DEATHS from prostate cancer overtook female deaths from breast cancer earlier this year, but many prostate cancers are still being diagnosed late. Here’s what to look out for.
By Colleen Last
Prostate cancer is the most common cancer in men in the UK, and recent figures showed the number of men dying from prostate cancer had overtaken female deaths from breast cancer for the first time.
But a cancer charity has warned nearly four out of 10 cases of prostate cancer were being diagnosed late.
A report from charity Orchid showed a “worrying trend” of late diagnoses in the UK.
It found that 42 percent of prostate cancer patients saw their GP with symptoms at least twice before they were referred to a specialist, with six percent being seen five or more times before a referral was given.
It also found that 23 percent of all cancer cases were diagnosed at A&E, with the majority of those at an advanced stage.
Orchid chief executive Rebecca Porta said: “With prostate cancer due to be the most prevalent cancer in the UK within the next 12 years, we are facing a potential crisis in terms of diagnostics, treatment and patient care.
“Urgent action needs to be taken now if we are to be in a position to deliver world class outcomes for prostate cancer patients and their families in the future.”
Variations in the level of care across the country have been blamed for late diagnoses. Prof Frank Chinegwundoh, a urological surgeon at Bart’s Health NHS Trust said: “25 percent of prostate cancer cases in the UK are diagnosed at an advanced stage.
“This compares to just eight percent in the US where there is greater public awareness of prostate cancer and greater screening.”
The cancer usually doesn’t cause any symptoms until the tumour has grown large enough to put pressure on the urethra.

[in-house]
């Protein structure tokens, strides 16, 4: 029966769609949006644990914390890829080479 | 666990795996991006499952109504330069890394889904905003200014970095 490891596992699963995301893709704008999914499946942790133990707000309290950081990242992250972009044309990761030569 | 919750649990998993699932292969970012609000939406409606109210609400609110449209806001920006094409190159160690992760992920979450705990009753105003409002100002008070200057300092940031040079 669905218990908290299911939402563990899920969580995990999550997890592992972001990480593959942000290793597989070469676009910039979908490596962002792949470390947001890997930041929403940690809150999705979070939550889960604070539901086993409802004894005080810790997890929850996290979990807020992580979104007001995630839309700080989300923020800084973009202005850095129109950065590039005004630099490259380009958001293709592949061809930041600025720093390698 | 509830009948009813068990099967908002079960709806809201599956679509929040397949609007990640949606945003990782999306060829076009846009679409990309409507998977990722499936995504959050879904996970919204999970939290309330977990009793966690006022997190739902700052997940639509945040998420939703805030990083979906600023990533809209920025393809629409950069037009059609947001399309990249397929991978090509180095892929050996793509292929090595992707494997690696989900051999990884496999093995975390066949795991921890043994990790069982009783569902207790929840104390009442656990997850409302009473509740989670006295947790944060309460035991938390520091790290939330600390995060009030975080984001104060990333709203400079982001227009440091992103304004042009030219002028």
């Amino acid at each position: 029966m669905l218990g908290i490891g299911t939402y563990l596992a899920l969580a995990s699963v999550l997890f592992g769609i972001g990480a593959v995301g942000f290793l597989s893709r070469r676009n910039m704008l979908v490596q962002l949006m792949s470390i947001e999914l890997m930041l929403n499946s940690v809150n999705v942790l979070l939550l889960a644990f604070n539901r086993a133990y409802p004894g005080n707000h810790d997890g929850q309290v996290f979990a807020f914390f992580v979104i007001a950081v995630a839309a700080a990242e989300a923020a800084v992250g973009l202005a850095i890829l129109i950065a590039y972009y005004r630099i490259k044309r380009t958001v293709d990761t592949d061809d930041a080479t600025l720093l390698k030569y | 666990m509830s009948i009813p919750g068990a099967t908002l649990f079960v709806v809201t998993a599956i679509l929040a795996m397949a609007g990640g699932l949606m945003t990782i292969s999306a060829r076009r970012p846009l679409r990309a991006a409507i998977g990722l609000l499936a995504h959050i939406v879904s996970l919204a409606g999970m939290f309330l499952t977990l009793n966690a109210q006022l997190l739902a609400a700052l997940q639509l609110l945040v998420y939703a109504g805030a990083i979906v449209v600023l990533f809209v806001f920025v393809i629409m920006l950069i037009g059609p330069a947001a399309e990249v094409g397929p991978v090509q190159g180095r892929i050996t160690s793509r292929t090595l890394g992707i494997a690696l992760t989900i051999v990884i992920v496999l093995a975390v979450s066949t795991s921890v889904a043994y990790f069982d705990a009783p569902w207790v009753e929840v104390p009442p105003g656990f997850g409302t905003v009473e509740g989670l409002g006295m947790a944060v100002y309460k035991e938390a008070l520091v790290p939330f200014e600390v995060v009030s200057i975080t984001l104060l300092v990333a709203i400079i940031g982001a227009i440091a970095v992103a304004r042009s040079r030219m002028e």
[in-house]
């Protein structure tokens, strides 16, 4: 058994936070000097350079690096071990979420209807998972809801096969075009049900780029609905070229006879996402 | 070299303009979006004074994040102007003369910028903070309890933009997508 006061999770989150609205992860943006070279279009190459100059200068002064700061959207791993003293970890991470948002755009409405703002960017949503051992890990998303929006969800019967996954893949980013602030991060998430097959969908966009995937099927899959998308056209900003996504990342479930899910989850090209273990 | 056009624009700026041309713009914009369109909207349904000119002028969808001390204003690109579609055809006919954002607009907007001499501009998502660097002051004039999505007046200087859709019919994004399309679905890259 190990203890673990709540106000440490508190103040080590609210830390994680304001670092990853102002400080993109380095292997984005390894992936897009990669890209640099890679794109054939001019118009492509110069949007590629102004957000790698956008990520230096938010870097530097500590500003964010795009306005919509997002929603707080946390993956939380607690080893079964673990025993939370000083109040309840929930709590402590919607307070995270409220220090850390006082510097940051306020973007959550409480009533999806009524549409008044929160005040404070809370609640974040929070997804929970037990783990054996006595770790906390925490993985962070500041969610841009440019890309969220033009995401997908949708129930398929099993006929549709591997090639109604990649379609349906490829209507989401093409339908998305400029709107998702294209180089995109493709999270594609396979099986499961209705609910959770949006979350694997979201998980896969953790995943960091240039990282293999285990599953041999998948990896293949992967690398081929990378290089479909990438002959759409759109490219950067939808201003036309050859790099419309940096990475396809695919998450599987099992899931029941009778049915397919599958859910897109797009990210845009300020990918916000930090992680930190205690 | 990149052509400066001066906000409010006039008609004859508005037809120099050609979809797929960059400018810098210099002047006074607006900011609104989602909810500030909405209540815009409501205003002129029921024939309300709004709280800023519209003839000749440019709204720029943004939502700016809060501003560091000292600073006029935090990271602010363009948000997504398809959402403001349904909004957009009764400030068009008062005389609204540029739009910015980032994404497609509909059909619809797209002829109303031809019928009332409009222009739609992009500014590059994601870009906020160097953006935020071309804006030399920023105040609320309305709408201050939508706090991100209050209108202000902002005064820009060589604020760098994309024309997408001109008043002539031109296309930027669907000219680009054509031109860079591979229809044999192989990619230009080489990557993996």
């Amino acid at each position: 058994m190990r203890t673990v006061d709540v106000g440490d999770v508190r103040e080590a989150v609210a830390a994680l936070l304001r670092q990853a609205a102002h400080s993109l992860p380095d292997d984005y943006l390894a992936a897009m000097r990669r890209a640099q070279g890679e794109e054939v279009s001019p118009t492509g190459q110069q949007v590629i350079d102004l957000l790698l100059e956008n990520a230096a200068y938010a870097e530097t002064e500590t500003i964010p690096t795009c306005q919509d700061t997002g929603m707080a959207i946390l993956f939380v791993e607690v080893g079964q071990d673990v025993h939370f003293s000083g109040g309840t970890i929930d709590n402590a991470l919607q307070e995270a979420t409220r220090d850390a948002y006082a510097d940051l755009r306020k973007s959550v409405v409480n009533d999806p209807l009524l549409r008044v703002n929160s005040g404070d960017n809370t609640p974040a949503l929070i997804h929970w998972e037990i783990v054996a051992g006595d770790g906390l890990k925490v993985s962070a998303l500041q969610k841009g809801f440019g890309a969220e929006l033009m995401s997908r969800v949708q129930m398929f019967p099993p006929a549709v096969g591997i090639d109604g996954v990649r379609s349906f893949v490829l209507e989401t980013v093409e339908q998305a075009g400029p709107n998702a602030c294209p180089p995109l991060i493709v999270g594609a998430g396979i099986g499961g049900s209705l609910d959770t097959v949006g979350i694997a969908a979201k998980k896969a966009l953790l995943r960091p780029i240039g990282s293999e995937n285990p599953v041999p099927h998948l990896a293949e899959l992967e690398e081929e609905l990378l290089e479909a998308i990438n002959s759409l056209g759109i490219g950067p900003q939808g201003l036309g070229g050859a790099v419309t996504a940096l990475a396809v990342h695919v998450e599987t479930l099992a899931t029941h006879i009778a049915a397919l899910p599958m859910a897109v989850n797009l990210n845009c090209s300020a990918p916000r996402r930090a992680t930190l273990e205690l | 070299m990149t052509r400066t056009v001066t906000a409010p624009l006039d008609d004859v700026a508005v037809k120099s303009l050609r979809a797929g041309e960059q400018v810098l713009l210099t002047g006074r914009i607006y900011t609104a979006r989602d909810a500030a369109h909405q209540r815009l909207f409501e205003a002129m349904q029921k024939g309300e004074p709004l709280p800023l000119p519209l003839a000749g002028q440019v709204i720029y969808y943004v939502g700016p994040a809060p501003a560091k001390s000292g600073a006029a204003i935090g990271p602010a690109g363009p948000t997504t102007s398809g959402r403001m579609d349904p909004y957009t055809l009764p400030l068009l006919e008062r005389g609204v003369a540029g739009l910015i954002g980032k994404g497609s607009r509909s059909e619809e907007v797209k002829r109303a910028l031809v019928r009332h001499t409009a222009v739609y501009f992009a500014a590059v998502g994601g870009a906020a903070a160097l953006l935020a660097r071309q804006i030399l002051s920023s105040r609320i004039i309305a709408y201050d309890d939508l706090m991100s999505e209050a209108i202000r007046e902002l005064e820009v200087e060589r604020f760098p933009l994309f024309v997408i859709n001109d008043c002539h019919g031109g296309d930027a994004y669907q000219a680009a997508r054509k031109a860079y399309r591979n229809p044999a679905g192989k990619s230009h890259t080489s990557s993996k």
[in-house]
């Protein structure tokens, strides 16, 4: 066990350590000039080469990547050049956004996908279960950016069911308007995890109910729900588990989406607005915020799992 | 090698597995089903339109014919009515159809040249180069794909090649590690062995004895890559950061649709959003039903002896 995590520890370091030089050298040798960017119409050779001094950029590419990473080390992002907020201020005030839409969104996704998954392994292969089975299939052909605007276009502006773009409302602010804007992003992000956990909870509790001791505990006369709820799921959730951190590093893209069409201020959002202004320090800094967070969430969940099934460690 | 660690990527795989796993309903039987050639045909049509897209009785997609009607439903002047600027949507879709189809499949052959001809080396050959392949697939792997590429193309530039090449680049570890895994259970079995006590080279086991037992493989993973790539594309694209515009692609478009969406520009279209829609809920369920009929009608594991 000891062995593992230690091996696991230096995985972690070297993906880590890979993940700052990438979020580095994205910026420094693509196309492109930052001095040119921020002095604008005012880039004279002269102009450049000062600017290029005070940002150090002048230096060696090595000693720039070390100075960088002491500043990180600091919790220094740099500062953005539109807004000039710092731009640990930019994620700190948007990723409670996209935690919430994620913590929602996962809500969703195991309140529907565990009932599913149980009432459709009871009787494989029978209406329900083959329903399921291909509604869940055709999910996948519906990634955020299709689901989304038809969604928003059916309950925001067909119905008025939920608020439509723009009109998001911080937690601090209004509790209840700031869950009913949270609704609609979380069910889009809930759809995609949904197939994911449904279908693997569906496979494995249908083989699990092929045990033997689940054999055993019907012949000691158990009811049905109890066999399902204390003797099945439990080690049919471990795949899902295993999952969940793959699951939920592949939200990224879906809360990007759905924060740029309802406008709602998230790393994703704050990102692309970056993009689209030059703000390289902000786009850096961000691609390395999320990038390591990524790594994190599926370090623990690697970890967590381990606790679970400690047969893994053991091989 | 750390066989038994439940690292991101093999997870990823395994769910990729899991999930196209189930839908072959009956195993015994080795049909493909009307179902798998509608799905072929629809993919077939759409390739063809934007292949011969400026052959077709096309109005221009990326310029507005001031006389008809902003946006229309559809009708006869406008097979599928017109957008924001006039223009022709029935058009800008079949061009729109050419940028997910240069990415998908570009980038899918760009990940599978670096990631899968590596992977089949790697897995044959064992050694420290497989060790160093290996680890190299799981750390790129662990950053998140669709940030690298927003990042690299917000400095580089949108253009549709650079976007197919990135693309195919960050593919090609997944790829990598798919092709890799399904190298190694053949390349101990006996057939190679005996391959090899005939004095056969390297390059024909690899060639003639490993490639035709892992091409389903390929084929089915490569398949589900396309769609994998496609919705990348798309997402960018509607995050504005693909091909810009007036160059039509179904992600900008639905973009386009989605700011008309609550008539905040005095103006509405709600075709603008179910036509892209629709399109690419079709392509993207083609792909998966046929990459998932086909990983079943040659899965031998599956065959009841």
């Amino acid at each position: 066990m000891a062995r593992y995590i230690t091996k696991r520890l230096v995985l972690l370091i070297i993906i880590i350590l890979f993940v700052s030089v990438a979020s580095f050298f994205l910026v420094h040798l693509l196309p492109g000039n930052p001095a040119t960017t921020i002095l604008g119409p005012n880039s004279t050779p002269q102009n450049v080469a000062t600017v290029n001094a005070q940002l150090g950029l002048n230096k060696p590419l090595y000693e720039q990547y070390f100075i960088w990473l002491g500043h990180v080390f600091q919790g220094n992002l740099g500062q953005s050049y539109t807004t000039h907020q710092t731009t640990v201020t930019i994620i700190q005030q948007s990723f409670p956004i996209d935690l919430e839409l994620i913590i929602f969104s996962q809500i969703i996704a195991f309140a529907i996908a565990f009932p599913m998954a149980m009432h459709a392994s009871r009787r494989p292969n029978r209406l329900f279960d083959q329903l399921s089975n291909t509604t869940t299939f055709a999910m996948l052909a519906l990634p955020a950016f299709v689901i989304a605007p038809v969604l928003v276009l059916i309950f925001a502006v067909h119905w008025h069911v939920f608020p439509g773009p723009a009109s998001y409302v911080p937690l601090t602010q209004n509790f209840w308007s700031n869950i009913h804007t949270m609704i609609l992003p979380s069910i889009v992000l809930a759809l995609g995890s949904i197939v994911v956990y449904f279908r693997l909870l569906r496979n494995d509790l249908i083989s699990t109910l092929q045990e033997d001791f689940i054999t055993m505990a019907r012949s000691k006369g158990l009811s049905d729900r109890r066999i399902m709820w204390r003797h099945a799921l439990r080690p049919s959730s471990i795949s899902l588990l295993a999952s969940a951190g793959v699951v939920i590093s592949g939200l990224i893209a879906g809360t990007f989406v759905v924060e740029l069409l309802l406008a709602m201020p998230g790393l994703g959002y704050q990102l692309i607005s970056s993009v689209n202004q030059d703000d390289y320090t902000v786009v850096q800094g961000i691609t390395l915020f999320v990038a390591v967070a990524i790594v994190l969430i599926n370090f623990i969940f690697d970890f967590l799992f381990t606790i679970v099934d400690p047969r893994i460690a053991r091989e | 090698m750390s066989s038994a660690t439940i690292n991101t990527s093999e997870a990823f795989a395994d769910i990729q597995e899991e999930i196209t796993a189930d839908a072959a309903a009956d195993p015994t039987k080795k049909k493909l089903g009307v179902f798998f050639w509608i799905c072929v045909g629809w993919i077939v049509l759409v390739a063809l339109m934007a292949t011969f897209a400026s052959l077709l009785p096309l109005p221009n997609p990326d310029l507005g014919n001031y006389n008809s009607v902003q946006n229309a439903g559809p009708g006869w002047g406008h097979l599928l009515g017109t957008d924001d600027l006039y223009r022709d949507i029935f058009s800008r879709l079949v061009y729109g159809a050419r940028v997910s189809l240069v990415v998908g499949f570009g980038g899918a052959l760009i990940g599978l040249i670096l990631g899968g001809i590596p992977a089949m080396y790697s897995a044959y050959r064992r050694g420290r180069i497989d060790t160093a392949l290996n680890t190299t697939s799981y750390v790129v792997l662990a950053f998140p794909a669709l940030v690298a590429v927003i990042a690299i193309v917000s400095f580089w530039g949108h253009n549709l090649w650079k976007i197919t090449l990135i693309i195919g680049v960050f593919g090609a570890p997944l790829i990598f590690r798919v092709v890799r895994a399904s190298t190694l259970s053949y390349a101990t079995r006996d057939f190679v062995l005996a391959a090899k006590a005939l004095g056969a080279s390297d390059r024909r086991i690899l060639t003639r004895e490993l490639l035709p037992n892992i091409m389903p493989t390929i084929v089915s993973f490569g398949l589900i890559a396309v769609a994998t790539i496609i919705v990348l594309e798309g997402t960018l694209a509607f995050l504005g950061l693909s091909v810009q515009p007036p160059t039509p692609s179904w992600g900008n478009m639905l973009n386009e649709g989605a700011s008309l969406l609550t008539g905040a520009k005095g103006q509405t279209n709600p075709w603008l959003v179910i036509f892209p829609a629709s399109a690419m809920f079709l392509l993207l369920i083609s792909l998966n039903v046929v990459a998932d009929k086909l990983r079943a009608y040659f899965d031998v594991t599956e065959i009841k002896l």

Prostate cancer warning: Needing to urinate more frequently is an early symptom
The NHS lists symptoms as needing to urinate more frequently, often during the night, and a weak flow.
Difficulty in starting to pee and straining or taking a long time while urinating are also symptoms, as is the feeling that your bladder has not emptied fully.
Once the cancer has spread, symptoms can include pain in your bones and your back, a loss of appetite, pain in the testicles and unexplained weight loss.
The cancer is diagnosed using the prostate specific antigen (PSA) test, which is available free to any man over 50 who requests it.
But the test does have some risks, warned Dr Sam Rodgers of Medichecks. “Modern prostate biopsies involve taking anywhere from 10 to 50 biopsies of the prostate depending upon the method used. These can cause pain, bleeding, infection, and may cause sexual problems in a small number of men.”
The test has also been criticised for failing to pick up some cancerous tumours. “It will miss some cancers, and often those cancers that are picked up when using the PSA test are not harmful,” explained Prof Anne Mackie of the UK National Screening Committee.
She added a lot of research is being done into the screening process, and they are keeping a close eye on the evidence as it develops.
The NHS notes that men with prostate cancer can live for decades without symptoms, or any need of treatment, because the disease often progresses very slowly.
Regular sex is thought to lower the risk of prostate cancer. Men who ejaculated frequently [at least 21 times a month] were less likely to get prostate cancer, according to WebMD.